Awww, and I forgot to even send a birthday card:
Amid all the attention paid to the government shutdown — more of a “slimdown,” as 83 percent of the government remains open — few people noticed that last Friday, October 4, marked the 100th anniversary of the federal income tax. The size and intrusiveness of the federal government that is at the heart of today’s shutdown would never have been possible without the income tax.
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Critics warned a century ago that the new tax would ultimately be ruinous. The income tax “will tax the honest and allow the dishonest to escape,” the New York Times wrote. “Even those who approve the tax despite its faults cannot contend that the same sums could not have been raised more certainly, more equitably, and with less trouble to both payers and collectors by a stamp tax.” The Times warned that in any emergency the tax rates would be sure to rise and that “its unpopularity will grow with its life.”
Since then, with rare exceptions, the income tax has grown like Topsy, fueled in large part by the kinds of emergencies the Times worried about. As journalist David Van Edema put it: “The government, using Americans’ sense of patriotism and duty, [has] found new excuses to not only raise taxes, but widen the range of who would pay for them, and how.”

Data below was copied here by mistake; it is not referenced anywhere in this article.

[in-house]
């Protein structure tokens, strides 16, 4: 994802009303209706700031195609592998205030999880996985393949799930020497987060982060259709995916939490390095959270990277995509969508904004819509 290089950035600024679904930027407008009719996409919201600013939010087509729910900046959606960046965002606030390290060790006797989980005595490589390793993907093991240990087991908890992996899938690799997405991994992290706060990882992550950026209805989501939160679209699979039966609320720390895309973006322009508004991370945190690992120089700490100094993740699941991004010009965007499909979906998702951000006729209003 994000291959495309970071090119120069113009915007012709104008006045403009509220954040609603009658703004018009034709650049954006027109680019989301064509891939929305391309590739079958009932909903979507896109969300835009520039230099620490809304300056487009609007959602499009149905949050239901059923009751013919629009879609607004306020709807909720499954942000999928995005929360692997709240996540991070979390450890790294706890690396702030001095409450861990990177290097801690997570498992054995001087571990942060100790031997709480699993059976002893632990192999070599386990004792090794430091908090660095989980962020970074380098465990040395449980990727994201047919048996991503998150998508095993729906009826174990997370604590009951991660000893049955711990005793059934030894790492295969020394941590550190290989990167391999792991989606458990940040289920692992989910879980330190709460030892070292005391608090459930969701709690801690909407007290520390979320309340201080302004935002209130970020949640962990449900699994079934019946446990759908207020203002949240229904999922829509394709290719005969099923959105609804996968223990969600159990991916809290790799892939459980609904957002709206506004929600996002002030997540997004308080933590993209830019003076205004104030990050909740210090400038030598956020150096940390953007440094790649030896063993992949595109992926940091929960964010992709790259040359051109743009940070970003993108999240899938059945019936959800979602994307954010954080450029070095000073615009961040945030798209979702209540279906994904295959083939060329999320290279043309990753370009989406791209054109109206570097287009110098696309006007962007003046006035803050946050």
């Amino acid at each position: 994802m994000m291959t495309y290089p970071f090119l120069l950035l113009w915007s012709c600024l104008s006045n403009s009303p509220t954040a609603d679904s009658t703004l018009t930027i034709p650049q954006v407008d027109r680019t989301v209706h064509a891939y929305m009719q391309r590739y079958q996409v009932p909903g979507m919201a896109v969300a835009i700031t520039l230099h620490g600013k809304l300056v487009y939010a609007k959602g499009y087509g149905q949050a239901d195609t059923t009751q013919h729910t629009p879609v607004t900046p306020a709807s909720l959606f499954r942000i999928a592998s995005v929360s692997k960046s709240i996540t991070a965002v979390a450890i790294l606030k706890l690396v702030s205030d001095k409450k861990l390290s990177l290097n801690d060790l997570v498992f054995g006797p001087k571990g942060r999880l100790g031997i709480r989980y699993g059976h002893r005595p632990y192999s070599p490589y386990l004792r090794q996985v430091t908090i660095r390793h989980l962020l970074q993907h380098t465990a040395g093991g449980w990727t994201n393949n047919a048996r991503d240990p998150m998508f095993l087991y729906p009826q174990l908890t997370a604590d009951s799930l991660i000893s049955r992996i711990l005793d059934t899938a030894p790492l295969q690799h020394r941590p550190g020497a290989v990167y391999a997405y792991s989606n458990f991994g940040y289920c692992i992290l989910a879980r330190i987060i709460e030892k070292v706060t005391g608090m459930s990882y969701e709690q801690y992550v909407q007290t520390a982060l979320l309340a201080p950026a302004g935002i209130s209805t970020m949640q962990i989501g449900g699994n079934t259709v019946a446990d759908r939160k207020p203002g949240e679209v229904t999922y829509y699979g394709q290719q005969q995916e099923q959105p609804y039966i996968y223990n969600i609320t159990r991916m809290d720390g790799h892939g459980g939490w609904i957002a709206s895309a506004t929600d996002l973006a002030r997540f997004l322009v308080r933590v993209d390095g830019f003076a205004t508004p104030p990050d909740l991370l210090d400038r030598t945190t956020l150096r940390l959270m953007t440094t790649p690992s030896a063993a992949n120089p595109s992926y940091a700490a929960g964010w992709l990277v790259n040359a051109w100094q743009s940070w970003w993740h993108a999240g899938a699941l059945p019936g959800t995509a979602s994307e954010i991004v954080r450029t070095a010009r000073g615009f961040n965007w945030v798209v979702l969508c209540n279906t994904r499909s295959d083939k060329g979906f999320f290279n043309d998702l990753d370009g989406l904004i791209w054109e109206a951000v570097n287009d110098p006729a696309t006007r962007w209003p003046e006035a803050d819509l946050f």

At the heart of the debate over the government shutdown and the debt ceiling are concerns about the size and scope of government, or at least many of us on the right think they should be. And that government got to be as huge and powerful as it is in great part because of the income tax, very cleverly designed to come out of our paychecks a little at a time so we notice the absence of the money less.
What makes the whole shutdown-ceiling babble-a-thon so painful to watch is that we all know as soon as it's over, things are going back to exactly how they were. People who keep calling for the income tax to be replaced by something more sensible and less onerous are living in fantasy world.